A hard lesson learned, and why I still like pen and paper

I’m writing about a difficult lesson learned this week. I’m not writing to convert anyone or to try to share a method.  I’m just sharing my rather painful and frustrating experience.  

I am in all facets of my life a maker of lists.  Probably has something to do with my need to visualize things to be able to encode them.   I like using all sorts of writing implements/markers/colors/annotations to make them visual memory-joggers.  My desk is littered with my list-making tools.  It is part of the teacher’s accoutrements I can’t do without.

 I have lists for things I am working on here at work; sorted into various columns of importance (ongoing, urgent, today, long-term, ideas, etc…)
I have lists at home to track my family’s activities. 
I have grocery lists,
lists for the discount food store,
lists for the home-improvement store,
the list goes on.

 I keep a journal on my desk for the sole purpose of taking daily notes about things I learn from Twitter and other web interactions…things that stand out and stimulate my thinking.  (It really is fun to look at this over weeks and months).  

I started a year and a half ago making a sincere attempt to do away with/replace the paper lists with OneNote – to be set a good example for colleagues of using my available technology to be more organized and efficient.  I like OneNote for creating various notes folders for everything from conferences I attend complete with urls to info/resources presented in sessions, to meeting notes of all kinds.  It’s a great tool to prep for meetings, where you can keep continual agendas going anytime.  And it (is supposed to) auto-save(s).  I liked feeling like I was using my technology and cutting down on what I needed to print by saving to the OneNote notebooks.  It really is a great tool since it is integrated with all other MS Office apps I use regularly.  Well, during the process of migrating to a new computer I lost all of my OneNote notes…all year-and-a-half’s-worth.  I’ll spare you the gory details. Just suffice it to say that I did not do a good enough job of following up to make sure I had all of my belongings from the old machine before I gave the green light for its repurpose/reimage.  By the time I realized that the notebooks had not survived, it was too late.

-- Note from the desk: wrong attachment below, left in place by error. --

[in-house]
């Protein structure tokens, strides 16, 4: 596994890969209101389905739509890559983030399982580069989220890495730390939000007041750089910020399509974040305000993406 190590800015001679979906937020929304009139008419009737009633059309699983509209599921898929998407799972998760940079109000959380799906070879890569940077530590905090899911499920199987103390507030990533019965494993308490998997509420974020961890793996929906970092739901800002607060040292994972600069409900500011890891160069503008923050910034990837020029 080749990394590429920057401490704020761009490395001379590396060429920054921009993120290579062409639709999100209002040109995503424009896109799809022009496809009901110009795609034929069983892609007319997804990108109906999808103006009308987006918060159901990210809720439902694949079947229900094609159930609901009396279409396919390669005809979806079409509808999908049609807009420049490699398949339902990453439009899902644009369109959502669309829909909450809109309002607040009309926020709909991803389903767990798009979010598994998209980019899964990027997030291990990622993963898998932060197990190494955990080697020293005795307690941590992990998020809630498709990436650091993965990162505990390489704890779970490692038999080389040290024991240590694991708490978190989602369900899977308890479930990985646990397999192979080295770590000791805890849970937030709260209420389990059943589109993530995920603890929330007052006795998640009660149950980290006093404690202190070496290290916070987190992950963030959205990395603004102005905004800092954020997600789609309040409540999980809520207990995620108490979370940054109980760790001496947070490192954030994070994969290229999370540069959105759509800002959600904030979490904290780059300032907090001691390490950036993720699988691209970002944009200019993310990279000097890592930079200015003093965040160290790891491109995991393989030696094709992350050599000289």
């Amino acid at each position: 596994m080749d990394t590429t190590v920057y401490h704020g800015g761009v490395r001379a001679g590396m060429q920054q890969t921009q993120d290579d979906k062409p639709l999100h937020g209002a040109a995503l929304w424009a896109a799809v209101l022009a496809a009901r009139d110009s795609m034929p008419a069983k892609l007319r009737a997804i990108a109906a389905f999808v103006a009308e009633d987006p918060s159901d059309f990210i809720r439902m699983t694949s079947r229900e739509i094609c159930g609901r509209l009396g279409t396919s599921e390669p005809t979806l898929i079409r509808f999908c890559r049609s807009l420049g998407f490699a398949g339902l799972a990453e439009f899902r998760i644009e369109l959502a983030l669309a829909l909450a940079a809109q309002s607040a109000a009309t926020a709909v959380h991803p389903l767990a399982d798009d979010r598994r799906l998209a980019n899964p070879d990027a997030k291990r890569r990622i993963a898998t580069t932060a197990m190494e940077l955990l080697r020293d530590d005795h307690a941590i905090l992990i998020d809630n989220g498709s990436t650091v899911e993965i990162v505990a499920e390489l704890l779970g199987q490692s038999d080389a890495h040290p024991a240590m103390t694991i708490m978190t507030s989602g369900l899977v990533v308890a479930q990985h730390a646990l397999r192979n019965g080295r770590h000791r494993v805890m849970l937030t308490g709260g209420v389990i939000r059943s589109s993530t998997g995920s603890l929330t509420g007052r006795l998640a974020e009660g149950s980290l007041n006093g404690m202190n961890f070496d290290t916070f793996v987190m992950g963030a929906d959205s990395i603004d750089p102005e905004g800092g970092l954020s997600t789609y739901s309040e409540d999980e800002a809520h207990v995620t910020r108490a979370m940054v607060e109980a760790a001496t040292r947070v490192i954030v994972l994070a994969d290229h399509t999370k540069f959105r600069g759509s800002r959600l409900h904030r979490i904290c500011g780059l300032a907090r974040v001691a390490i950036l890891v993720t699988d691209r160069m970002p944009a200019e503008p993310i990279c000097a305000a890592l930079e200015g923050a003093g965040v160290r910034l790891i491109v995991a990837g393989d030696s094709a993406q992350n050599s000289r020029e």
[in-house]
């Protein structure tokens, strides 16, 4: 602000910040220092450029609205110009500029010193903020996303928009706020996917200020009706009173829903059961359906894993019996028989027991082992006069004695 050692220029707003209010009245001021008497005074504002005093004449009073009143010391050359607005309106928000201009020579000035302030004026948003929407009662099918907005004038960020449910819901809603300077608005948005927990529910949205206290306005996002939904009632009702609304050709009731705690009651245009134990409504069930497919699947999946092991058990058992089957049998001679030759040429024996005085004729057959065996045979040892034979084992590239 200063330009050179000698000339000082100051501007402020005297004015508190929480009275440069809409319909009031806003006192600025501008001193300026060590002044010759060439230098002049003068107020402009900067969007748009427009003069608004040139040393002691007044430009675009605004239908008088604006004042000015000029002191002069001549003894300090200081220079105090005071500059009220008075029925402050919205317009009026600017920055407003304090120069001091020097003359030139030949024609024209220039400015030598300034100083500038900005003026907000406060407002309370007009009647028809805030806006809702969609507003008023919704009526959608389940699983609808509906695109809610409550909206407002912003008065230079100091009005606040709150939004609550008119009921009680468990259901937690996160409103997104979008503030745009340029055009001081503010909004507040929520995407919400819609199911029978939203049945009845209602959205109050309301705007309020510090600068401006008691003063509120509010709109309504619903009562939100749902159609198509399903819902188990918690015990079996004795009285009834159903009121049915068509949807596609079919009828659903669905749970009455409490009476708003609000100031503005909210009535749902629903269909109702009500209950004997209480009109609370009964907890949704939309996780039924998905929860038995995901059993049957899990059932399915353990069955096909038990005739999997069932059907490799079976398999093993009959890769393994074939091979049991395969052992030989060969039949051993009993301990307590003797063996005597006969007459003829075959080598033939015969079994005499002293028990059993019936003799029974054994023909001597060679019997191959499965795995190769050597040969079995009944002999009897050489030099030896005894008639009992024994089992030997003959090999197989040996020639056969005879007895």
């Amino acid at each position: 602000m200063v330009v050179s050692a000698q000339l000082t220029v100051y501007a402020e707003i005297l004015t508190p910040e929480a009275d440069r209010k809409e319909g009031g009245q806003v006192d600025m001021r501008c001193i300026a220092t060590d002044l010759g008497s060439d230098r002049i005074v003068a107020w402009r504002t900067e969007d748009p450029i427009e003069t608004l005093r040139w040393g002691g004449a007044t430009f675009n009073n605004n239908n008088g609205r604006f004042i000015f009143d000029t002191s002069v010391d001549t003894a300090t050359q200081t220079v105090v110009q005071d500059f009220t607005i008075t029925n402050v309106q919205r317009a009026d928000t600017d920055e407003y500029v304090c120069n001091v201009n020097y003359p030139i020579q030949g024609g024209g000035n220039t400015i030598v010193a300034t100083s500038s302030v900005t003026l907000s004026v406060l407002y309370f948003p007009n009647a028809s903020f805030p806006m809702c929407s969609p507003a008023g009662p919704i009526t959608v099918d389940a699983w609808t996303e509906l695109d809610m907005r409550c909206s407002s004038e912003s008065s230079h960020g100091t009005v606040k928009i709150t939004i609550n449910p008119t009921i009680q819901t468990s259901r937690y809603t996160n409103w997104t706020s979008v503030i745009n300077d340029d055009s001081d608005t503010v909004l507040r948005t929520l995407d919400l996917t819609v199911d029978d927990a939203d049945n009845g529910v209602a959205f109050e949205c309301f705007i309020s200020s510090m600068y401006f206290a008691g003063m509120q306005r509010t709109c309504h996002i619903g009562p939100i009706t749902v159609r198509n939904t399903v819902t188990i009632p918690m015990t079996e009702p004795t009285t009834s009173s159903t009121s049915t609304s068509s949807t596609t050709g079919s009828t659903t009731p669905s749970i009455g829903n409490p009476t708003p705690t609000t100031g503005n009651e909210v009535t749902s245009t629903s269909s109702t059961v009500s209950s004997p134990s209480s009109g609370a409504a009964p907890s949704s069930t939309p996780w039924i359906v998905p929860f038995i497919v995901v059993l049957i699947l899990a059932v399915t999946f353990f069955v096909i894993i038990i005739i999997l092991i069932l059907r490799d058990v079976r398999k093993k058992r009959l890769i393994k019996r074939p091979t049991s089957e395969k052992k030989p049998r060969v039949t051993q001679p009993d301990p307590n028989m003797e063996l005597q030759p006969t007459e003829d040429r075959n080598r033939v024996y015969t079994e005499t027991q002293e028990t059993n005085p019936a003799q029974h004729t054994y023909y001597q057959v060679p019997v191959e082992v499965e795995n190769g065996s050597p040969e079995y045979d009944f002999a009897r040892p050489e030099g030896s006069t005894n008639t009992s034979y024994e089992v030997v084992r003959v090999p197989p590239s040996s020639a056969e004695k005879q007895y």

So, I start over.  Okay, before you start pointing out that I could have/should have been using some cloud app, consider that I might have lost the e-notes just as easily stored somewhere else.  So, what’s my ‘take home’? 

 I don’t know that I’ll give up my pen and paper any time soon….for something cloud-y or otherwise.  I have though, been exploring uses of digital ink/visual note-taking in teaching and learning and am very intrigued with some of the possibilities.  It might just make me a better note-taker/list maker all around both on paper and otherwise.  A striking thing I have learned already is that to be a good visual note-taker requires that you be a good listener.  Take a look at suggestions from Sunni Brown.  I like this, especially the ‘truisms’ for good listening!  I think it’s a pretty good place to re-start construction of new notebooks.